© 2017 by Grafton-Taylor County Health Department.

718 West Main Street, Grafton, WV 26354

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Winter is coming...

November 8, 2017

As West Virginians, we’re used to dealing with a little bit of snow. We know the

roads are slick and extra layers are a necessity. We’ve suffered through winters that

brought feet of snow, and we’ve experienced winters without a snowflake in sight.

Although we feel like we’ve seen it all, we don’t know what this winter has in store for us,

and that’s why preparedness is crucial.

Cold temperatures and winter storms can be dangerous for your home, automobiles, and

family if you don’t prepare appropriately. Preparing ahead of time could save you a lot of

money and stress once the winter months are upon us.

 

Let’s start with preparing your family. People venturing outside should wear tightly woven

outdoor clothing, including waterproof and wind-resistant gloves, a hat, jackets, and boots.

Your goal is to keep your body temperature in, and keep the cold and wet snow/rain/sleet

out.

 

Another tip is to take precautions when outdoors. Snow and ice are slippery so exercise

caution when walking and wear shoes that provide traction. Areas that seem to pose an icy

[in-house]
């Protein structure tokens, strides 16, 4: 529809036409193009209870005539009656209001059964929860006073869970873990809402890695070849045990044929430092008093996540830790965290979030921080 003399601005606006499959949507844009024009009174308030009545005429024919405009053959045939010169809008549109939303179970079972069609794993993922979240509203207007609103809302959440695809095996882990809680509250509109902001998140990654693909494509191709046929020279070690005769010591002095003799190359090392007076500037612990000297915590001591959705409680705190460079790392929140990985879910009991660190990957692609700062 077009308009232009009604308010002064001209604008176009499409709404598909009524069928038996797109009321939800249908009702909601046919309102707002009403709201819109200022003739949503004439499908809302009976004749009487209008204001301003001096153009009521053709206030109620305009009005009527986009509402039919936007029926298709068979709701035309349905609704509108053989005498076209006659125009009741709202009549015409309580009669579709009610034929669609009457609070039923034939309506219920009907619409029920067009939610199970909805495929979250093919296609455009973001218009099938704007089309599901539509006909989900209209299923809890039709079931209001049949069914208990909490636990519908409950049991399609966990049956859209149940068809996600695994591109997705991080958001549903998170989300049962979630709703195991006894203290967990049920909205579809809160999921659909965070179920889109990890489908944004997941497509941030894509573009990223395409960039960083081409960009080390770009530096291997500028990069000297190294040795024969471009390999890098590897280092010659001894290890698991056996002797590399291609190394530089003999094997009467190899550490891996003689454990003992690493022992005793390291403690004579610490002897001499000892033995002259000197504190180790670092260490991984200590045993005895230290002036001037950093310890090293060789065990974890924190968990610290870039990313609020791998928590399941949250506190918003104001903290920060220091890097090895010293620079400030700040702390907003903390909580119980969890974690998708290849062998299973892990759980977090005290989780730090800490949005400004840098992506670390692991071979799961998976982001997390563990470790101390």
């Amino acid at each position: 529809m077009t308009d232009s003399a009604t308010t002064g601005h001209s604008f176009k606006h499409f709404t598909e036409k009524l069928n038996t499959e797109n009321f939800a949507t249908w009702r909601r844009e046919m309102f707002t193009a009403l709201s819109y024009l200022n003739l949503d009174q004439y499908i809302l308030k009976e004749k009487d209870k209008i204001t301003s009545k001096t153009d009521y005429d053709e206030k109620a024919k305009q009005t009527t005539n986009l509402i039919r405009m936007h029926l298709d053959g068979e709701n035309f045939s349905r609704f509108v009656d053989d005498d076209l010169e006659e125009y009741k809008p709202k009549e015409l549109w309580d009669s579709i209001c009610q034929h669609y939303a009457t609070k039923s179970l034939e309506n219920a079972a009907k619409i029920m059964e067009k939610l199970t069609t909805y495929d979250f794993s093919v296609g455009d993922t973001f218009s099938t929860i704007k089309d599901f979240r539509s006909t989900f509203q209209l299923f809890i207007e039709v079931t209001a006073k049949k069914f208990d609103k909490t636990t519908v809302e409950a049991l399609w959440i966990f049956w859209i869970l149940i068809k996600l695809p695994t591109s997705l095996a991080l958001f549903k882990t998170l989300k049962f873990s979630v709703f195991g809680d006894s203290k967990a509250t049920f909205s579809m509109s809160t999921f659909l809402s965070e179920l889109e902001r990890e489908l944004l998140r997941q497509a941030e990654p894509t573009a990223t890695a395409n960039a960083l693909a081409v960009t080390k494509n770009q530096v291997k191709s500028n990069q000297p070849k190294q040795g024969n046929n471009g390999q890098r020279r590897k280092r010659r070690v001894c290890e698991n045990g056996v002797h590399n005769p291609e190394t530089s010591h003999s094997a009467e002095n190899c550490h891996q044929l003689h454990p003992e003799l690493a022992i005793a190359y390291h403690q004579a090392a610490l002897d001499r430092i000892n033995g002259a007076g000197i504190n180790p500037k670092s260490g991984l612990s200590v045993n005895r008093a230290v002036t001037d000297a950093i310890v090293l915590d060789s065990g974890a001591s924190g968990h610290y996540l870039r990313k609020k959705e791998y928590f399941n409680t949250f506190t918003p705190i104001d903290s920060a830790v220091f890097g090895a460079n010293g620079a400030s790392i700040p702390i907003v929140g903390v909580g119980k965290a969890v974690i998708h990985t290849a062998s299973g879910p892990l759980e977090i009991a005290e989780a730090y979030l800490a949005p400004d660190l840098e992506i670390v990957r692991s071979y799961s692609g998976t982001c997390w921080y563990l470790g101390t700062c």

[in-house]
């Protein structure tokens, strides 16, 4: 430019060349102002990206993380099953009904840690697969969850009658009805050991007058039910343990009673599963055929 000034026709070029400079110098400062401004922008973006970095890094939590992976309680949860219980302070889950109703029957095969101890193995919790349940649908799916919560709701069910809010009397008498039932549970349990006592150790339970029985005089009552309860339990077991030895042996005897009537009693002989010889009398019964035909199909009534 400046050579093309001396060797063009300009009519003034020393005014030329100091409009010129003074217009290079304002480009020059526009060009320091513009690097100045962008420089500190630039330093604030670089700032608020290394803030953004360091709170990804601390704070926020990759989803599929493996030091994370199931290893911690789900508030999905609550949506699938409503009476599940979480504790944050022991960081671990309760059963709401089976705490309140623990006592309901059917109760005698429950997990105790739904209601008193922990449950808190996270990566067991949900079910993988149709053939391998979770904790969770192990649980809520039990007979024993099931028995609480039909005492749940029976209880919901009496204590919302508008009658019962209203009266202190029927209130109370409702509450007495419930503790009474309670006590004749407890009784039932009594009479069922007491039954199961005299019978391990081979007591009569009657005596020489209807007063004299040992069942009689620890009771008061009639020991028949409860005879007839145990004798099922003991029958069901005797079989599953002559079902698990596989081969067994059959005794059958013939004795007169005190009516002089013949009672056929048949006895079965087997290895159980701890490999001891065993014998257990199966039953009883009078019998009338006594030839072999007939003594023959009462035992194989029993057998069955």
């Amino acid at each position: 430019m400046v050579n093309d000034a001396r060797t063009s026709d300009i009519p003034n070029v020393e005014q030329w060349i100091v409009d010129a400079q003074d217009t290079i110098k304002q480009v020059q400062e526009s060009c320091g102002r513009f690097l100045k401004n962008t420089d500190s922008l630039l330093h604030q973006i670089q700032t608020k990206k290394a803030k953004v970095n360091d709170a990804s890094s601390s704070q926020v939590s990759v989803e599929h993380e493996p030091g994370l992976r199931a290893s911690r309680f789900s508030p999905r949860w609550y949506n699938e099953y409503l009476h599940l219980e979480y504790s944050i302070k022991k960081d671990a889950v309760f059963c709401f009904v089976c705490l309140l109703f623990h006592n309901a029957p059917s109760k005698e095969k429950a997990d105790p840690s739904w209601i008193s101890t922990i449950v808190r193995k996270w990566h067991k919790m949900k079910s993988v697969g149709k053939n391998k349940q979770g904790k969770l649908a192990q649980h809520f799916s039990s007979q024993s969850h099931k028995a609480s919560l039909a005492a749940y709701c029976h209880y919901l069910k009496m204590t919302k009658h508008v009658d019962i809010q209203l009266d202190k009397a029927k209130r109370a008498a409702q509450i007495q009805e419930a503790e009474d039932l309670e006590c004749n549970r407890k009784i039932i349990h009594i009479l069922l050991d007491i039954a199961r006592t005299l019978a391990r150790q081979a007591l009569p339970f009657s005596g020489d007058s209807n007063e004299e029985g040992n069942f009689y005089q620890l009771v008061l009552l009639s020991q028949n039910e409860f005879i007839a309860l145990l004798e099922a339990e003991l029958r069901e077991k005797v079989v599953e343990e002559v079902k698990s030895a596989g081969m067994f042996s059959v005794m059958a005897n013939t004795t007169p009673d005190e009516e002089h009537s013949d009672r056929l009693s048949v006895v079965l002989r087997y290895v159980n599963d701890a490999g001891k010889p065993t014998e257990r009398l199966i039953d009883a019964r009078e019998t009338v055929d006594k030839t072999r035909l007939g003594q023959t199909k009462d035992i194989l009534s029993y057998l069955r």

problem should be treated with salt. Don’t have salt? No problem, sprinkle some kitty litter

on ice patches and you should be good to go.

 

This brings us to preparing your home. In case of a power outage, make sure to stock up on

flashlights or candles, bottled water, and food that doesn’t require cooking or refrigeration.

 

Also, make sure you have a safe alternative heating source and alternative fuels available

(CDC). Your home should also have an assembled emergency kit. Emergency kits should

have things like: battery-operated devices like lanterns and radios, extra batteries, first-aid

kits and medicine, non-perishable food, and water. A good emergency kit should be able to

last your family at least three days.

 

Preparing your automobile for winter weather includes: keeping your gas tank full to avoid

ice in the tank, putting winter tires on your car, monitoring and maintaining proper

antifreeze levels, and keeping a winter emergency kit inside your car at all times. An

emergency kit for your car should include: a cell phone, portable charger, blankets, food

and water, booster cables, a bag of sand or kitty litter (for traction if you get stuck), a

compass and maps, flashlights, a first aid kit, and extra batteries (CDC).

 

A lot of these tips may seem like common sense, but as my dad says “common sense isn’t

that common these days.” Take winter weather seriously, so you don’t have to be the

person panicking and running to Walmart after all the water and bread has been sold.

 

If you’d like to know more about Threat Preparedness and how you can prepare your

family and your home for winter weather, call the office at 304-265- 1288 and ask for our

Threat Preparedness Coordinator Shawn Thorn, or visit our website at

www.GTCHDWV.org.

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